Anatomy of a Classic

How to Make Crawfish Étouffée

An Alabama chef with New Orleans roots shares his take on classic crawfish étouffée

Bill Briand, whose father ran hospitals for the U.S. Navy, grew up with the kind of experiences only children of military families understand. Don’t expect the other kids on the base to make friends with you, because they know they’ll be leaving soon. And get used to telling people you don’t really have a hometown.

That’s why Briand fell so hard for New Orleans when the family landed there for good. He was in the eighth grade, and he knew almost from the start that it felt like home. “I just got so engulfed in being able to catch fish, and my mama was a good cook, so she started cooking Southern food,” he says. “I got addicted to it. I love alligator. I love frogging. I love all of it.” 

As soon as he could, Briand jumped into the city’s restaurant kitchens, eventually working his way up through Emeril Lagasse’s empire and then, for nine years, cooking with Donald Link. In 2013, he took his love for the New Orleans culinary canon across to Alabama, where he helped create Fisher’s at Orange Beach Marina, a restaurant that reflects his love of Louisiana. Étouffée isn’t on the menu, though. “It’s something I cook for my family,” he says.

The dish offers a terrific way to use up leftover crawfish during boil season, which begins in very early spring when the cold weather begins to break. If you don’t have a pile of precooked crawfish, a package of frozen tails or even a pound or two of good Gulf shrimp are a fine—and easier—substitute.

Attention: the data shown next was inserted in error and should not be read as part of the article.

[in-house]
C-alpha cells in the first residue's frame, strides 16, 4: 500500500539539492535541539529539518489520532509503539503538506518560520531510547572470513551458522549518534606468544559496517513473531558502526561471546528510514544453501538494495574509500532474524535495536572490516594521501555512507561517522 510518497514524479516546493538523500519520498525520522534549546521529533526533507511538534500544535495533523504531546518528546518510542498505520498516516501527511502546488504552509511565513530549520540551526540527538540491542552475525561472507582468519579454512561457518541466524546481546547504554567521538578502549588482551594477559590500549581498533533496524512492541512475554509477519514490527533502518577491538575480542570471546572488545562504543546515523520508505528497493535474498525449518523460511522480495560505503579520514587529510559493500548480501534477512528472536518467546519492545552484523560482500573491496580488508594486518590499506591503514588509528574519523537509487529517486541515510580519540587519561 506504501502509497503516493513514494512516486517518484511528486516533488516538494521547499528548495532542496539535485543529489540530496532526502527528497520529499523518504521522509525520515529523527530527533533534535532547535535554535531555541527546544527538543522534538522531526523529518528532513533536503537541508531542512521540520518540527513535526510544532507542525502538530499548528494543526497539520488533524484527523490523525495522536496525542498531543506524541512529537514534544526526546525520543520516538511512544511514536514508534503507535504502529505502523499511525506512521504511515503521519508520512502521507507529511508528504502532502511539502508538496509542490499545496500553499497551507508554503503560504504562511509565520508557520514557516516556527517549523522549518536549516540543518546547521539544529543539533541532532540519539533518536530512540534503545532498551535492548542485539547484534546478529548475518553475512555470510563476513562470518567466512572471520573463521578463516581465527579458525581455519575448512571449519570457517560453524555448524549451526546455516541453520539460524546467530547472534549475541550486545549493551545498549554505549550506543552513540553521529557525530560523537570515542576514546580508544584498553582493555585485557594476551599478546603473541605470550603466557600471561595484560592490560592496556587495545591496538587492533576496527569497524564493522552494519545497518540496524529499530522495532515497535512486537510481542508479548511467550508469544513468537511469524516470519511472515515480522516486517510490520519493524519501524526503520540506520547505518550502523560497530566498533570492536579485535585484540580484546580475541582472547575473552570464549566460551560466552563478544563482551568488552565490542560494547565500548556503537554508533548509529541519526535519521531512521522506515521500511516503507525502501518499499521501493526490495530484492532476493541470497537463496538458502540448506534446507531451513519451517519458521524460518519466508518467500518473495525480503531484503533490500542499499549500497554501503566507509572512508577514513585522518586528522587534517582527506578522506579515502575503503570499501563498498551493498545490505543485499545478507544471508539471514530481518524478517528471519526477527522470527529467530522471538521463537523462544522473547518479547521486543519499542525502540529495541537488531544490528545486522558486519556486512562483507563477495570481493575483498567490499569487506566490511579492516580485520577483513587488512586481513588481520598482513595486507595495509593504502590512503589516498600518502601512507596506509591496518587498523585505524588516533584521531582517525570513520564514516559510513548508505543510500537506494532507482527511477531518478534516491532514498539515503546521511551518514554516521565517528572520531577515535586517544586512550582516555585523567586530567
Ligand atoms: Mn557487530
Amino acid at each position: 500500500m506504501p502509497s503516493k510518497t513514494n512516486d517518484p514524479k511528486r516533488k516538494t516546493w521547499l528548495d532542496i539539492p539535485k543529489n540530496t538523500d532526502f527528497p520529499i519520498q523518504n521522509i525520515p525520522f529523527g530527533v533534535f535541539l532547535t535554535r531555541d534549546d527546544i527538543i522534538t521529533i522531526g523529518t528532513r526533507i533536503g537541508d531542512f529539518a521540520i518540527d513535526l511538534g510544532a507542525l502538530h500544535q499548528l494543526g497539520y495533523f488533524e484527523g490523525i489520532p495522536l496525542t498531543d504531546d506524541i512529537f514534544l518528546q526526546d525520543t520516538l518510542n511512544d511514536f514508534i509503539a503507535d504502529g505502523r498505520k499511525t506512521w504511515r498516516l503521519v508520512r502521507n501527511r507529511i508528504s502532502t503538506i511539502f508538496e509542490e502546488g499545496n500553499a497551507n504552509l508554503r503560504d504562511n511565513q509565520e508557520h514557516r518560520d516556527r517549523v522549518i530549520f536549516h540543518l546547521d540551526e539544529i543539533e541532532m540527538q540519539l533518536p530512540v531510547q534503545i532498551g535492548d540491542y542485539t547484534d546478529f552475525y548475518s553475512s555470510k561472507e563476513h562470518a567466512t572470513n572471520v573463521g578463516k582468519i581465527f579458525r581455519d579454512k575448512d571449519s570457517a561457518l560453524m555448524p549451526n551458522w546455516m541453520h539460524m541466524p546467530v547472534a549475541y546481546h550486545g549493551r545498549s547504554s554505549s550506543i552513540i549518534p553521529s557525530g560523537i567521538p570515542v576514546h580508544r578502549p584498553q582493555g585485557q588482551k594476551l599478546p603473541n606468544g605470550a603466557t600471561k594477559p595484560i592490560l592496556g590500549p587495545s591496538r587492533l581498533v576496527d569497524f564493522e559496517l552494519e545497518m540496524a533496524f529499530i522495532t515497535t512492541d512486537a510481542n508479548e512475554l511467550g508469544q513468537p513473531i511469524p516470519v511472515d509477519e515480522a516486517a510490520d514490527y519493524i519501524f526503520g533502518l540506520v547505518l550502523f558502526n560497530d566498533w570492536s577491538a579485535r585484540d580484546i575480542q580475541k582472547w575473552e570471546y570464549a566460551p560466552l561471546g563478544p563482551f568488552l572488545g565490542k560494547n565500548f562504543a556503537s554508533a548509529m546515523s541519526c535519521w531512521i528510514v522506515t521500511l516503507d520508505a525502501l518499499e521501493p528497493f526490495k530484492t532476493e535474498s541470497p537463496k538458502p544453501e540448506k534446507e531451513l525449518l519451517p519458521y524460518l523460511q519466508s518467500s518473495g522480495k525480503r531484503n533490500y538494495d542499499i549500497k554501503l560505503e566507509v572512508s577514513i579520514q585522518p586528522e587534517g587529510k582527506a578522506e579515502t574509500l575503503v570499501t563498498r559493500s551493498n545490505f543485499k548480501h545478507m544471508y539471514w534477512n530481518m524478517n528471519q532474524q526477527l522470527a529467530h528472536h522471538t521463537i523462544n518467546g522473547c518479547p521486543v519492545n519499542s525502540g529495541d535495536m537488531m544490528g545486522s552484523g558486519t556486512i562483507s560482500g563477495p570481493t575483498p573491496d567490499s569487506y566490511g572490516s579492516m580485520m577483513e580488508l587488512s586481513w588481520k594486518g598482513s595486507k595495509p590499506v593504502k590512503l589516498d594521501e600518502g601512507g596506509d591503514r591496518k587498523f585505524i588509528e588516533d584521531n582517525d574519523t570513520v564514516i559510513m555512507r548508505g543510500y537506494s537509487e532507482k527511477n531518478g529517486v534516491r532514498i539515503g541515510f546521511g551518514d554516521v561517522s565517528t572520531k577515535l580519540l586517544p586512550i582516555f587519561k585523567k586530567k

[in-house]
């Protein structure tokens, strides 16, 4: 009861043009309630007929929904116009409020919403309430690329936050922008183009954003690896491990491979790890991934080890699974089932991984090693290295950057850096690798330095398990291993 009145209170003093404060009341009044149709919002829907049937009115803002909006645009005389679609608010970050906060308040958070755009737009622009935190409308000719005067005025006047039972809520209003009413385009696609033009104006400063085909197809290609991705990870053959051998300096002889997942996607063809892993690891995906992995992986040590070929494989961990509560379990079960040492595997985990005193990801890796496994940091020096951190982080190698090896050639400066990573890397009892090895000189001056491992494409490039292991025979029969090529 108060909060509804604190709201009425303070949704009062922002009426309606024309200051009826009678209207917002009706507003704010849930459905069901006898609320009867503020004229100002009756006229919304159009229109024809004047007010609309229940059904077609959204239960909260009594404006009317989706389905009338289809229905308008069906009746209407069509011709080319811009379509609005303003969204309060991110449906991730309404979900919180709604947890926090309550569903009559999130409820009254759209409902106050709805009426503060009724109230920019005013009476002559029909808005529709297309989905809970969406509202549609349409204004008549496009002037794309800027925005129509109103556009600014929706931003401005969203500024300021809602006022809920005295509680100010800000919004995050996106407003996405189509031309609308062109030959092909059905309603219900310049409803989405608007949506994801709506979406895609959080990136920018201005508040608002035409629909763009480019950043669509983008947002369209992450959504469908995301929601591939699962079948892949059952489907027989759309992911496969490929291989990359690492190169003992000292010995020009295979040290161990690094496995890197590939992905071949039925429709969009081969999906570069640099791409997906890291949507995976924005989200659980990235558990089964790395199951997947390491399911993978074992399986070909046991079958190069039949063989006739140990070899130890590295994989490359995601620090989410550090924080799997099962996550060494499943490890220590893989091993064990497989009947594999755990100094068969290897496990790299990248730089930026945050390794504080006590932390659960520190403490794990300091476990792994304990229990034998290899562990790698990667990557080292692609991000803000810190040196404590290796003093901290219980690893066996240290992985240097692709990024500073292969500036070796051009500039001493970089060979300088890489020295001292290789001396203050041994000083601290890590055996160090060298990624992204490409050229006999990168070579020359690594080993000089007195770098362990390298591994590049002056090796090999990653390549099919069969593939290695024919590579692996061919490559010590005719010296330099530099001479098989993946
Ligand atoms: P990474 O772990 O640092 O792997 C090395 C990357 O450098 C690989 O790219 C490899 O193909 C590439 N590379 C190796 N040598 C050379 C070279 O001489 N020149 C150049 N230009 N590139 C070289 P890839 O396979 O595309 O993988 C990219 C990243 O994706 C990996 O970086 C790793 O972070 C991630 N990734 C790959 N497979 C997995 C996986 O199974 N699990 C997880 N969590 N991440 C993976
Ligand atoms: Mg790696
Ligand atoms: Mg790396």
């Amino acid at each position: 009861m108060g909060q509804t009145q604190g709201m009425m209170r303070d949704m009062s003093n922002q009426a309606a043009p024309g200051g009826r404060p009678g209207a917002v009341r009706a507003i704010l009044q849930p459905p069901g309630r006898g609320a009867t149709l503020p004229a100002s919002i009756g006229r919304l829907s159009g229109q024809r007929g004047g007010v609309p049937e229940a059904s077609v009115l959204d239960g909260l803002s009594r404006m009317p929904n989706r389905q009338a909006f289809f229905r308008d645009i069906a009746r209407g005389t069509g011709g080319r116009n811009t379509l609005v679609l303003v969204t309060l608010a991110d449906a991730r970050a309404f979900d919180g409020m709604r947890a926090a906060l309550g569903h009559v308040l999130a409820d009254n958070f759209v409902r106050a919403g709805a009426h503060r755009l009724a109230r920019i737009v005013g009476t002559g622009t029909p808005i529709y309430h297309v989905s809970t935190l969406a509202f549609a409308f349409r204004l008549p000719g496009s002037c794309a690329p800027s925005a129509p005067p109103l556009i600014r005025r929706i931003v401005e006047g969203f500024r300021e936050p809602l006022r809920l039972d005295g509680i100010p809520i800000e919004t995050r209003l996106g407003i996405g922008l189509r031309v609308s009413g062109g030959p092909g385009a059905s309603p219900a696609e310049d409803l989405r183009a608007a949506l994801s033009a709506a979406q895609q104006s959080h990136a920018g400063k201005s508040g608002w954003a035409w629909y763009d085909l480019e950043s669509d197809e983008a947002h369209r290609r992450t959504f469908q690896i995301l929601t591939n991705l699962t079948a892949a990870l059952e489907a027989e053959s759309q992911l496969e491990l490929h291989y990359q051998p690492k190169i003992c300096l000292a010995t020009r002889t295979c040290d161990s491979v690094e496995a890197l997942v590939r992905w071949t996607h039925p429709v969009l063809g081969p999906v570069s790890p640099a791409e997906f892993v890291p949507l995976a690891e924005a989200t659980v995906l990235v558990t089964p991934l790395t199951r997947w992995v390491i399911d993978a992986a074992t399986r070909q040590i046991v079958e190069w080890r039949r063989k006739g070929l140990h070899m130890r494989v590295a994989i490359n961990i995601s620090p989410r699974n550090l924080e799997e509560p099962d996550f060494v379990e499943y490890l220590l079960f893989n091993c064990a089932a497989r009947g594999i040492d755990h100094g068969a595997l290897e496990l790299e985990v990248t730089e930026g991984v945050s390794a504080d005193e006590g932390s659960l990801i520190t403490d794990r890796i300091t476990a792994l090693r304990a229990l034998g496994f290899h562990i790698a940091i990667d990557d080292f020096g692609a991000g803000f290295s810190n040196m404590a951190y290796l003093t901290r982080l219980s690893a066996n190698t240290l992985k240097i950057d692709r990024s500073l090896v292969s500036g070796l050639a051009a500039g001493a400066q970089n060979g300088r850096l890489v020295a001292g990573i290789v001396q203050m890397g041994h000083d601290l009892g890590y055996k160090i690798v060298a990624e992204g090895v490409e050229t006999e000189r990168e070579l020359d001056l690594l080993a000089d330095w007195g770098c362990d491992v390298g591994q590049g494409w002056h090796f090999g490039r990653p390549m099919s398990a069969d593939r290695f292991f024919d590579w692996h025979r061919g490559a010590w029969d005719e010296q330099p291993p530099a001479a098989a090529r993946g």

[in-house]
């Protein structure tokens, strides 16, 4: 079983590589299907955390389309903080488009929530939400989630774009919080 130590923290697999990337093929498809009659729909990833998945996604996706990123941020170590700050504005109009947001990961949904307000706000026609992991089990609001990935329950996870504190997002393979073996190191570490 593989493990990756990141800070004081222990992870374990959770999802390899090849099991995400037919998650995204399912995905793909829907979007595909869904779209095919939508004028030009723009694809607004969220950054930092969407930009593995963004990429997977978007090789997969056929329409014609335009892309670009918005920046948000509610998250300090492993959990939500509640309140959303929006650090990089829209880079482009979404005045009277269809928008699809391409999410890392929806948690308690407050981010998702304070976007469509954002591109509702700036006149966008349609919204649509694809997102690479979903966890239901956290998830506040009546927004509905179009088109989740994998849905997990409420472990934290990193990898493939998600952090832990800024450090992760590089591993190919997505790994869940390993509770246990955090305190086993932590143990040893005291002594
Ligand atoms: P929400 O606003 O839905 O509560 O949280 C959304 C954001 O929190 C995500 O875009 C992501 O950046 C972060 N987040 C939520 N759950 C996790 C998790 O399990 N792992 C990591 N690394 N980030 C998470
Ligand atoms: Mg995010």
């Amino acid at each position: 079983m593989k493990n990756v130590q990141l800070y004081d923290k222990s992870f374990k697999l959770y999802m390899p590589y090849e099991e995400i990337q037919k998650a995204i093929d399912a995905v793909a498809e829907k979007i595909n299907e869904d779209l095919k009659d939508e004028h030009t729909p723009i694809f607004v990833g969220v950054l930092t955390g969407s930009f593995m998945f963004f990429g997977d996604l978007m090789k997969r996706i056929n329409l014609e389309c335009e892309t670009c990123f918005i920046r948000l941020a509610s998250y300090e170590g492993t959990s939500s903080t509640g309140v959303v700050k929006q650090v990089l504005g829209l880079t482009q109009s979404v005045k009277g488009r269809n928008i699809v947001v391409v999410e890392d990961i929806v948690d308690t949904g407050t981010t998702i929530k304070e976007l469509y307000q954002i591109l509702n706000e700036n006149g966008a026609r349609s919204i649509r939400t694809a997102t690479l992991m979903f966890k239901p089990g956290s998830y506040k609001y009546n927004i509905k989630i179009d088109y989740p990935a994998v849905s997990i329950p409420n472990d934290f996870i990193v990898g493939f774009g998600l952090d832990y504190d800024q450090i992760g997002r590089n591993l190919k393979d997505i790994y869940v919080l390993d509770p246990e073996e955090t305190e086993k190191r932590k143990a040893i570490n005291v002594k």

There are probably as many versions of étouffée as there are cooks in Louisiana. Briand perfected his during visits with his wife Brittney’s family in Lafayette. “Theirs is more like rice and gravy,” he says. “It’s real spicy but super loose, like their gumbos.” He prefers his a little tighter and creamier. And the rice is almost as important as the sauce. He likes what people in Louisiana call popcorn rice (or sometimes pecan rice), a nutty, aromatic, and deeply regional long-grain rice that smells toasty and nutty when it cooks. Jasmine will work well, too. “You want something sweet and floral for balance,” he says.

But nothing is more important to the dish than the roux. The key is to be patient and keep stirring. “Once it’s scorched, it’s scorched and you can’t get that taste out,” Briand says. If you do burn the roux, you have to start over. And no one wants to start over.

“That’s why I tell people if you’re gonna make it, have your glass of wine or your cold beer next to you, and don’t leave it alone,” he says, “even if you think you can.”  


    • 1¼ cups butter

    • 1¼ cups flour

    • 1 tbsp. olive oil

    • 1 cup chopped onion

    • ½ cup chopped green bell pepper

    • ½ cup chopped celery

    • 3 tbsp. minced garlic

    • 2 tbsp. minced jalapeño

    • 1 (16 oz.) can diced tomatoes

    • 1½ tbsp. fresh lemon juice

    • 1 tbsp. kosher salt

    • 1½ tsp. black pepper

    • 3 bay leaves

    • 1½ tsp. cayenne

    • 1 tbsp. Louisiana hot sauce

    • 6 cups chicken or seafood stock

    • 1½ lb. cooked crawfish tails

    • ⅓ cup chopped parsley

    • 6 cups freshly cooked long-grain rice

    • Chopped green onions, for garnish


  1. Melt butter in pan over low heat and add flour, whisking steadily until the roux is the color of a peanut shell. Don’t leave the pan, and plan on staying near the stove for 25 to 35 minutes.

  2. Meanwhile, heat olive oil in a shallow frying pan over medium heat and sauté onions, peppers, celery, garlic, and jalapeño until soft, about 6 minutes. Stir sautéed vegetables, tomatoes, lemon juice, seasonings, and hot sauce into the hot roux. Remove from heat and cool for about an hour.

  3. Heat the stock in a large saucepan or Dutch oven and stir the roux into the hot stock. Cook over medium-low heat, stirring occasionally until thickened, about 30 minutes. Stir in crawfish and parsley and warm through. Remove bay leaves.

  4. Serve the étouffée over rice, garnished with green onion.